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Passengers arrive at Heathrow Airport in London on Jan. 29, 2020, following an announcement that British Airways was suspending all flights to and from mainland China amid the escalating coronavirus crisis. Steve Parsons / PA Images via Getty Images

By Sophia Wagner

Many people find chasing through the clouds thousands of meters above the ground in a metal tube not too reassuring. Nevertheless, airplanes are one of the safest means of transport of all. But what is the situation apart from the accident statistics?

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By James Clasper

A dozen children are sitting in a circle when the bell rings. Instead of rushing to their next class, the children close their eyes.

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A group of Fulani women and their daughters walk towards their houses in Hapandu village, Zinder Region, Niger on July 31, 2019. In the African Sahel the climate has long been inhospitable. But now rising temperatures have caused prolonged drought and unpredictable weather patterns, exacerbating food shortages, prompting migration and contributing to instability in countries already beset by crisis. LUIS TATO / AFP / Getty Images

At the 56th Munich Security Conference in Germany, world powers turned to international defense issues with a focus on "Westlessness" — the idea that Western countries are uncertain of their values and their strategic orientation. Officials also discussed the implications of the coronavirus outbreak, the Middle East and the Libya crisis.

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In this photo taken on Jan. 14, internally-displaced people warm up around a fire in front of their tent at a refugee camp on the outskirts of Herat. Avalanches, flooding and harsh winter weather killed more than 130 people across Pakistan and Afghanistan in mid January, leaving others stranded by heavy snowfall, officials said on Jan. 14. Photo by HOSHANG HASHIMI / AFP / Getty Images

By Ankita Mukhopadhyay

At least 21 people have died in avalanches that struck the Daykundi province in Afghanistan on Feb. 13, according to Afghanistan's disaster management authority.

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Mrs. Beatrice Sebyala stands within her crop of maize at her farm in Nakasongola, Uganda. Beatrice uses her farm as a demo and example for other farmers. Uganda is home to the most organic producers in Africa. In Pictures Ltd. / Corbis / Getty Images

Organic farmers in Africa face an arduous journey getting cropland certified, limiting exports and frustrating farmers who say ecological practices could increase food security while protecting the land.

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A United Launch Alliance Atlas V 411 rocket with the Solar Orbiter payload arrives at pad 41 at Cape Canaveral Air Force Station, Florida on Feb. 8, 2020. Paul Hennessy / NurPhoto via Getty Images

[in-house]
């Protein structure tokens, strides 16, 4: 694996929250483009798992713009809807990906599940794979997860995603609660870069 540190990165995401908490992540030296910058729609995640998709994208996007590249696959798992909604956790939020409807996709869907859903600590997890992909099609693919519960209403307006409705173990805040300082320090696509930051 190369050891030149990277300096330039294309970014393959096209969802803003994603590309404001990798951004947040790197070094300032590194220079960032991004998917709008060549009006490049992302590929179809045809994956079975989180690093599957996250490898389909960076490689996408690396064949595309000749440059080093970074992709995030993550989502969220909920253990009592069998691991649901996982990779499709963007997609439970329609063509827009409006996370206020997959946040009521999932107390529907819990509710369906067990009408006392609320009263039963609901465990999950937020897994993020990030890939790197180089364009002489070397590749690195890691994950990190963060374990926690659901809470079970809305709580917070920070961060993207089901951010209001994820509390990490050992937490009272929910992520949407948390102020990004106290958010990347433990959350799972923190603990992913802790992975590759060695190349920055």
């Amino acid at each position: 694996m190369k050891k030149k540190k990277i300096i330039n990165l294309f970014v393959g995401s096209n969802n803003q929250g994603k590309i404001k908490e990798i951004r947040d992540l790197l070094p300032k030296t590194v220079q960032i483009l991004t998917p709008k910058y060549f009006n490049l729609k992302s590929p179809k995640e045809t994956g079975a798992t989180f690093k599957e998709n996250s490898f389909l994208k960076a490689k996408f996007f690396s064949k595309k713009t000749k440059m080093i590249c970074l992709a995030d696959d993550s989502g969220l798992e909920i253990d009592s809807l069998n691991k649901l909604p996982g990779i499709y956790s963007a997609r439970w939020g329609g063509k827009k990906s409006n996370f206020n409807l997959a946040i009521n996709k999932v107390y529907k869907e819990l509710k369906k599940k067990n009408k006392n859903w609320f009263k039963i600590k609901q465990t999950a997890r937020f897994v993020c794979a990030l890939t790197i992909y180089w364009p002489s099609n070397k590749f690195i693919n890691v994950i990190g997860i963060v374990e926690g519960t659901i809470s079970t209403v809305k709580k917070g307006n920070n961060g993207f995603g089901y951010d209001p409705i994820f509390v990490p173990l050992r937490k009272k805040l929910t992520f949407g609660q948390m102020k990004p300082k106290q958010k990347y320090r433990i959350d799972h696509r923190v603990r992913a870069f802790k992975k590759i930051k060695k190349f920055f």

A joint U.S.-European team successfully launched the Space Orbiter space probe on Sunday night from Florida on a mission to "address big questions" about the solar system, including taking the first-ever high-resolution pictures of the sun's poles.

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David McNew / Getty Images

By Fabian Schmidt

The simple mouth and nose protector — a mask made of a rather thin paper fleece, which is knotted behind the head with ribbons - was formerly used almost exclusively in operating theaters.

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An Intercity Express of the Deutsche Bahn travels on the high-speed line between Hannover and Würzburg on the Pfieffetal Bridge on Sept. 18, 2019. Swen Pförtner / picture alliance via Getty Images

By Sergio Matalucci

Night trains are making a glorious comeback in several European countries, banking on the penchant for nostalgic traveling while sleeping. After a 16-year break the first night train connecting Vienna and Brussels left the Austrian capital in mid-January.

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Birds fly over Lake Erie. Residents of Toledo, a city on the shores of heavily polluted Lake Erie in the U.S. state of Ohio, voted to give the lake rights of nature last year. A local farm responded by filing a lawsuit claiming this violated the rights of agribusinesses. Jessica Hetrick / EyeEm / Getty Images

"We see ourselves not as an owner of wild rice but a symbiotic partner and a parallel entity from the Creator," says Frank Bibeau, a lawyer from the Anishinaabe indigenous group in the U.S. and Canada.

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By Rebecca Staudenmaier

Yannik Weis was studying abroad in the Chinese city of Wuhan when a deadly new type of coronavirus broke out. He became one of over 100 people Germany evacuated from the area over the weekend.

Although he and many other German evacuees are feeling healthy and in good spirits, Weis told DW on Monday that coming back to Germany in light of the outbreak had been "stressful."

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Hanging on a gate is a sign reading: "Potatoes — healthy and delicious." The slogan, to which the word "rare" could justifiably be added, is in line with Cornel Lindemann-Berk's philosophy of quality over quantity. "We don't have enough rain in the summer," he tells DW. "And since we don't want to water them, we've turned this weakness into a strength."

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